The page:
Embolism, You’re a Little Bitch

My purse rattles with so many drugs as I reach in and pull them out, adding to the growing pharmacy on our dresser.  A flow chart maps out which drugs are given when, what can’t be given with what, what requires water and food, what will make him nauseous, what will make him not nauseous…  I look over and he is asleep again, next to him is his incentive spectrometer, which is supposed to incentivize him to breath deeply into his lungs.  In the corner are his crutches and a crumpled ACE bandage.  How quickly things can go from running shoes and climbers chalk strewn everywhere, to this.

Last Friday I found myself back where I was born.  Not just the city, I found myself back in the exact hospital.  I found myself at Northwest Hospital sitting in the diagnostics waiting room waiting to find out if Kyle had pulmonary embolism.  It had already been a long day, which actually started out the night before when we visited urgent care, yet again, because Kyle’s back had gone into spasms.  Since Kyle’s back goes into spasms about once a year we weren’t surprised, just in need of some muscle relaxers.  The doctor agreed and sent us home with some.  Which did nothing whatsoever for his pain.  We spent a harrowing night awake, Kyle trying to sleep sitting up, confused and perplexed about his situation.  The next day we went to a chiropractor who took one look at Kyle and said he was in too much pain to treat.  He sent us to a spine specialist who said it could be a herniated disk and prescribed Kyle a steroid pack.  Then later that day we visited his knee doctor for a routine checkup following the surgery Kyle had the week before on his torn meniscus (see the previous post).  After witnessing Kyle’s pain for a couple of minutes the knee doctor informed us he didn’t think it was back spasms at all.  He thought it was a pulmonary embolism, or a blood clot in his lungs and he wanted us to go to the hospital right away to get a CT scan.  That doctor and that suggestion likely saved Kyle’s life, or at least kept it from being terribly altered.

Is there anything more terrifying than hearing phrases you have been taught to fear your whole life applied to you, or in my case a loved one? Words like blood clot, life threatening, and infarction of the lung tissue.  When a nurse and a doctor returned to the waiting room to tell us the news I knew it couldn’t be good.  Kyle was taken down to the ER where his initial treatment for his pulmonary embolism began.  His blood clot.  Saying it aloud, thinking it, realizing it is a real thing continues to scare me.

In the ER he was visited by a bevy of nurses and specialists, many of them rolling around giant machines to take ultrasounds, x-rays, blood samples, to give pain killers and blood thinners.  None of the nurses that visited seemed to have any idea what was going on with him.  Many of them would look at his knee and see that it had been operated on but then notice his labored breathing and a look of complete confusion would cross their face.  Eventually we were taken to the fifth floor.  My hope was that the higher up in the hospital you are the less serious your situation is and that seemed to be true.  We spent a night in the hospital (comfortable for him because the beds prop you up nicely, uncomfortable for me because the cot had a serious bump right in the middle of it) and to our amazement were discharged the next day with a fast acting blood thinner that he could take at home.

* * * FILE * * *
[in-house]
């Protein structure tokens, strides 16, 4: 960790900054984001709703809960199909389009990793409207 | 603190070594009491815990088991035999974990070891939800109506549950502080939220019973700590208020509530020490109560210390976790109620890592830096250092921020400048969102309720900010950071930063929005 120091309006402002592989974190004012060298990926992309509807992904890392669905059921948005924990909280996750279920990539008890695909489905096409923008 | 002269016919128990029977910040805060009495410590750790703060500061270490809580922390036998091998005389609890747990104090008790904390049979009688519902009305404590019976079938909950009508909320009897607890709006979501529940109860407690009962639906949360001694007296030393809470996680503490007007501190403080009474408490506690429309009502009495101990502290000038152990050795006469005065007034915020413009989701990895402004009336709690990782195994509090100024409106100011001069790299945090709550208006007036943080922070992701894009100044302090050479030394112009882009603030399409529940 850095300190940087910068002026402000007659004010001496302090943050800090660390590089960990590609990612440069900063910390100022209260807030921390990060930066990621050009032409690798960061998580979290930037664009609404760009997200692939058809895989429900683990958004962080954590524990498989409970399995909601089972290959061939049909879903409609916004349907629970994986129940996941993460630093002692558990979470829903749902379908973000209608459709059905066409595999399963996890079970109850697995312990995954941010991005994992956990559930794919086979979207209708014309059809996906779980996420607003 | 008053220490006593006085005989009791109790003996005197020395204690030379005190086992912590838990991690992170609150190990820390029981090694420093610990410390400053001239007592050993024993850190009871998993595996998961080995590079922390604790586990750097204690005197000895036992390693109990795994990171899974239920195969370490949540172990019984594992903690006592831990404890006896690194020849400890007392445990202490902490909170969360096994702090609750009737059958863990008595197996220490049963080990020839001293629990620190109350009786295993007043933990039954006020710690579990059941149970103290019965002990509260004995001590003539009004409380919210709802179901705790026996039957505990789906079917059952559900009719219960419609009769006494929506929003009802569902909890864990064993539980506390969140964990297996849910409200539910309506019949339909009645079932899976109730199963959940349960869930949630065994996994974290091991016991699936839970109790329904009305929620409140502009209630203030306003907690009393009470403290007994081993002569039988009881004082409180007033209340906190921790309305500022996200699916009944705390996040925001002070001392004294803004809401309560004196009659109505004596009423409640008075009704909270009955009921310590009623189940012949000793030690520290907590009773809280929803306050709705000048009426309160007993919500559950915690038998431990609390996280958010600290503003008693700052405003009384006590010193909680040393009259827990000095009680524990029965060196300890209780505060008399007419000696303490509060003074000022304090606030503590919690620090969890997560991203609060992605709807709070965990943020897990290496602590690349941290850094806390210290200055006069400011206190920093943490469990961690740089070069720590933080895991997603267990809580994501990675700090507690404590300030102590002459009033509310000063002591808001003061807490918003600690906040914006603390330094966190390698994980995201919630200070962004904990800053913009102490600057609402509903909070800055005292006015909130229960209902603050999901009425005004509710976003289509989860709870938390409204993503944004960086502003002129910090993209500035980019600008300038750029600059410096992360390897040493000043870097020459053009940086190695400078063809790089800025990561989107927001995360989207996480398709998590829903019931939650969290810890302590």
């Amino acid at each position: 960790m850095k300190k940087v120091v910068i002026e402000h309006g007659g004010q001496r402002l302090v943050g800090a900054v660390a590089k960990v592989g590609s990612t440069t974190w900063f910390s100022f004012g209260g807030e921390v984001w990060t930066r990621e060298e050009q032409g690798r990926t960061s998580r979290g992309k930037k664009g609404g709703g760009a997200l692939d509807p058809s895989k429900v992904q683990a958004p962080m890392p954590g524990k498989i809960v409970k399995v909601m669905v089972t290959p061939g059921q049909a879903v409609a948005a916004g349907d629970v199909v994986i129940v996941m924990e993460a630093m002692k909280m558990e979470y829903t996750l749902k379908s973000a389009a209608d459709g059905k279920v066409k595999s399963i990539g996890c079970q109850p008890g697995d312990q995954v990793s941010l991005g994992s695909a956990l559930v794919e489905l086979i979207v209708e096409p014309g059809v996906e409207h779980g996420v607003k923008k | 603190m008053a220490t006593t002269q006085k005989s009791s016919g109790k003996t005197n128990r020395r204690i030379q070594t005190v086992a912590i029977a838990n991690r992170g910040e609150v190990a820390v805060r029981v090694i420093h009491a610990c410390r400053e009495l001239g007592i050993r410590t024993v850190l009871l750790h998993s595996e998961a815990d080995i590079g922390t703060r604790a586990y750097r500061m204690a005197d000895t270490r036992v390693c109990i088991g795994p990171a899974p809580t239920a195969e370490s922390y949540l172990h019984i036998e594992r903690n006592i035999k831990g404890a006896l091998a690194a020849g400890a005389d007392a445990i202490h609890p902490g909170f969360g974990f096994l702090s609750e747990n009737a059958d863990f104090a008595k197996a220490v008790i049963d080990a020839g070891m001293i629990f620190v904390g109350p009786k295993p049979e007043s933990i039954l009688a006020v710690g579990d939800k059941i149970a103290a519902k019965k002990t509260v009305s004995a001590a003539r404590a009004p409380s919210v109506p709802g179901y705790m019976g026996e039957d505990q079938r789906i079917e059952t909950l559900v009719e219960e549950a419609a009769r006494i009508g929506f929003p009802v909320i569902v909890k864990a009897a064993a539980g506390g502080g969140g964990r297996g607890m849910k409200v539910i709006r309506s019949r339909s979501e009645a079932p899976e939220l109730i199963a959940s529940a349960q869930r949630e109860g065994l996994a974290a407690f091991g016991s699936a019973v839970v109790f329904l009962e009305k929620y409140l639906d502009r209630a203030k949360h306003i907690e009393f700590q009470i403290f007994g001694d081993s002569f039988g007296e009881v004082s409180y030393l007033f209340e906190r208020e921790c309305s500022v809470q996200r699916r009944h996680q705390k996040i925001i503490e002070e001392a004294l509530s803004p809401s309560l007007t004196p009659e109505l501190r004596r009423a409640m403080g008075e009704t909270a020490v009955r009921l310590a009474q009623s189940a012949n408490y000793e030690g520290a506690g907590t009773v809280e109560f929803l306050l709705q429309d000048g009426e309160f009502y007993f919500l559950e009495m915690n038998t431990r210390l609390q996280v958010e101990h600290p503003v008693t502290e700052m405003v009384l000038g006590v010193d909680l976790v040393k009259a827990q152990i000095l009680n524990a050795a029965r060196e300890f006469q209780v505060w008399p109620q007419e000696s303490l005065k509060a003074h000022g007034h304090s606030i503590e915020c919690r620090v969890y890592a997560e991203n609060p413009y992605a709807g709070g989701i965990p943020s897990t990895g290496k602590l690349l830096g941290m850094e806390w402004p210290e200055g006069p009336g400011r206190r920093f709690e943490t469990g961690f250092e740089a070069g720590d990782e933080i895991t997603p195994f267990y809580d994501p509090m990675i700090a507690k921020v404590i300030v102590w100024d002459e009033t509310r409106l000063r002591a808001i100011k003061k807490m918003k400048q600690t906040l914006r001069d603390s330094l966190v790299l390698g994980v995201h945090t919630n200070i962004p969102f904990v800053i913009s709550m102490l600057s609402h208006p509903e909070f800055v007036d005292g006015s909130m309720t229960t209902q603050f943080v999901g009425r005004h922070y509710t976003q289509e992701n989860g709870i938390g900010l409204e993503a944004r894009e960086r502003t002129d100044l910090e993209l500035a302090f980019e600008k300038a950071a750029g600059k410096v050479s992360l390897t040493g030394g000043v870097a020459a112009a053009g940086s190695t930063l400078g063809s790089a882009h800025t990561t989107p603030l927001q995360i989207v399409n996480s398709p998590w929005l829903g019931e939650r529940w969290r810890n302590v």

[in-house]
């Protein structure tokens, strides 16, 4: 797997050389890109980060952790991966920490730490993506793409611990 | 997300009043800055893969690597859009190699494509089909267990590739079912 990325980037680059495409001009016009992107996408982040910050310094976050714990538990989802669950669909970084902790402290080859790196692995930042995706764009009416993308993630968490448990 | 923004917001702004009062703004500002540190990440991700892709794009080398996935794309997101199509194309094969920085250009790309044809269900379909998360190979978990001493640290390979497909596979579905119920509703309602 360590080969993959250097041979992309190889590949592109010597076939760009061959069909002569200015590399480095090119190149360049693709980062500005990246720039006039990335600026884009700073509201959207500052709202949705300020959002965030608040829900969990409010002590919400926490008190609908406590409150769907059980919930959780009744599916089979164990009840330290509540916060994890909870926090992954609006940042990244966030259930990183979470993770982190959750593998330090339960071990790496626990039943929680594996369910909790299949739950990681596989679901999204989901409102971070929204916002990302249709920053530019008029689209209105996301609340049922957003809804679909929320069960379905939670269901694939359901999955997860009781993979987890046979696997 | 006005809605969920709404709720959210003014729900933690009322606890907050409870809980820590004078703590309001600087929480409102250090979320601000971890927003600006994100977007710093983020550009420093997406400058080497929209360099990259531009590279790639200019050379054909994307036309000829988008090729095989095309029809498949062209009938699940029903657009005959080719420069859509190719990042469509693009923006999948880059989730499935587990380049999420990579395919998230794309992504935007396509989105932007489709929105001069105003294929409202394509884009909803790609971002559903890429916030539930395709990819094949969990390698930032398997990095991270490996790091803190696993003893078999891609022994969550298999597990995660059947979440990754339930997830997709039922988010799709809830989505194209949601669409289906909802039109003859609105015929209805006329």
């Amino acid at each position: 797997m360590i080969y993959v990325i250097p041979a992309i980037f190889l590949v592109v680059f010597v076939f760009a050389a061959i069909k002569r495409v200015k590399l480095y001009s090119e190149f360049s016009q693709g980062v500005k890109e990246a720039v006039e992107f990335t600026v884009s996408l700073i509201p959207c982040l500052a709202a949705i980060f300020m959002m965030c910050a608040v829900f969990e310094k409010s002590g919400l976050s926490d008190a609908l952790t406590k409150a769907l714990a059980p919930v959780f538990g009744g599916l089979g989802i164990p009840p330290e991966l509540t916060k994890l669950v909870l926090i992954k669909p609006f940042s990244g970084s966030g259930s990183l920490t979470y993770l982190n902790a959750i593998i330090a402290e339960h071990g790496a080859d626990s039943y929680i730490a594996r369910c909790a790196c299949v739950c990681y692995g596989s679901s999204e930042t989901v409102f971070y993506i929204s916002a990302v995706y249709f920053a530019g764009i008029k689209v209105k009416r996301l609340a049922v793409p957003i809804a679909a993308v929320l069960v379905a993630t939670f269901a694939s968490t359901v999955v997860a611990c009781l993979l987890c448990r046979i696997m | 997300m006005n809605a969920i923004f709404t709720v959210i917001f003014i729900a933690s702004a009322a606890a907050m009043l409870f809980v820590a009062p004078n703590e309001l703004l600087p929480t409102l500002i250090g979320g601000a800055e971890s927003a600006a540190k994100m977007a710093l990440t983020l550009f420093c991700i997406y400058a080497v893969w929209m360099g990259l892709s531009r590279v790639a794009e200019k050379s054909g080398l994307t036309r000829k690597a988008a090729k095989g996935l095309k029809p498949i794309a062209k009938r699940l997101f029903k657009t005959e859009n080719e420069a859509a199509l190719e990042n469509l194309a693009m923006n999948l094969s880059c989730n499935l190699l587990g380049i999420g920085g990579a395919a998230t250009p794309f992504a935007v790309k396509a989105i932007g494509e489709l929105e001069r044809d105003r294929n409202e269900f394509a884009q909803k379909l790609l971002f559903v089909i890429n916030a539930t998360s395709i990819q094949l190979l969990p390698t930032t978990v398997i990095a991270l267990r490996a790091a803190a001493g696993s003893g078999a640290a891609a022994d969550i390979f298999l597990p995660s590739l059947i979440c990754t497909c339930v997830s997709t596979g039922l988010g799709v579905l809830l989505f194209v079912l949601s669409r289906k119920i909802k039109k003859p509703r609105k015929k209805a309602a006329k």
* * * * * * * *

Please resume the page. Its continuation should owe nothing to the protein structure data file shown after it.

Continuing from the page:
And so begins a six month recovery with hopefully less bumps in it than we have had in the last few weeks.  I can see fear, frustration, confusion, and anger in Kyle’s face from time to time as he struggles to stay positive and fight his way back towards health, towards all of our goals and hopes and dreams.  Why these things happened to Kyle I do not know, so I just hold on to a quote from one of my favorite trilogies:

“I wish it need not have happened in my time,” said Frodo.  “So do I,” said Gandalf, “And so do all who live to see such times.  But that is not for them to decide.  All we have to decide is what to do with the time that is given us.”  -JRR Tolkien

I don’t try to understand why, instead I am trying to open new doors and find alternative ways to spend this new time given to us.

 

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As Edward Abbey said, "An indoor life is the next best thing to a premature burial."

6 thoughts on “Embolism, You’re a Little Bitch

  1. Dear Lindsey and Kyle, we’re following your path to recovery, for I am a firm believer that this is your future. We keep you in our prayers and hearts. I wish we could be closer, but I know that two strong people can lick just about anything thrown their way. Please keep in touch, love you guys, Carroll and David

    Date: Wed, 23 Jul 2014 00:57:26 +0000 To: mclipps@hotmail.com

  2. Wow blow me away Linds. Just got back in town and read this. Nothing like curve balls thrown your way to give us new perspectives on life. Praying for you both, since you are both in the thick of it in your own ways. I am so thankful he has such a strong and loving woman in his life to help him face these challenges. Kyle you are a rock just keep swimming, just keep swimming as the wise and saged Dori, says. lol, love you both and lifting you up to the one who knows your situation and is the great healer of all our pains. In his name, love Phyllis

  3. Good wishes to you and Kyle. I’m sorry you both have to go through this. My husband and I are active people, and having something that throws you off that must be so frustrating. I hope he heals wonderfully 🙂

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